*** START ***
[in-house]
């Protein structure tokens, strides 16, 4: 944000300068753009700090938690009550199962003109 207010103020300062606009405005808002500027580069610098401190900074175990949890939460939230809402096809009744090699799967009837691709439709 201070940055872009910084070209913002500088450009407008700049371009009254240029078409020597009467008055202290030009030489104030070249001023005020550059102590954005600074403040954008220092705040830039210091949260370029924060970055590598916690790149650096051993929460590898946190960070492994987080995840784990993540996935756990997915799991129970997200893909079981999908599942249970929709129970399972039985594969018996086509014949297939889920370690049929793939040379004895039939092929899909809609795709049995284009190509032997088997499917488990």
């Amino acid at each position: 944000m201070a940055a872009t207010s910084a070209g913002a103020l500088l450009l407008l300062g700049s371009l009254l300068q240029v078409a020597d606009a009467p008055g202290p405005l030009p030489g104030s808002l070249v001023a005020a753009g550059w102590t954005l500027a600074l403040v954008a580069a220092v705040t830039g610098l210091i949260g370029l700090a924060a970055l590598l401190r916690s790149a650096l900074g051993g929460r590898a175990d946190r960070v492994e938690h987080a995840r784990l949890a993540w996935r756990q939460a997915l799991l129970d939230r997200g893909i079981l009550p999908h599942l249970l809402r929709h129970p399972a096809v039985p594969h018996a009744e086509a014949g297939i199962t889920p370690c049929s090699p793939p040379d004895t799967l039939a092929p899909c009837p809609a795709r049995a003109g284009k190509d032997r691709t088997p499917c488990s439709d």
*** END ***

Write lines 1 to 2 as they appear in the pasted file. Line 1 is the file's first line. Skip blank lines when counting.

[in-house]
């Protein structure tokens, strides 16, 4: 944000300068753009700090938690009550199962003109 207010103020300062606009405005808002500027580069610098401190900074175990949890939460939230809402096809009744090699799967009837691709439709 201070940055872009910084070209913002500088450009407008700049371009009254240029078409020597009467008055202290030009030489104030070249001023005020550059102590954005600074403040954008220092705040830039210091949260370029924060970055590598916690790149650096051993929460590898946190960070492994987080995840784990993540996935756990997915799991129970997200893909079981999908599942249970929709129970399972039985594969018996086509014949297939889920370690049929793939040379004895039939092929899909809609795709049995284009190509032997088997499917488990």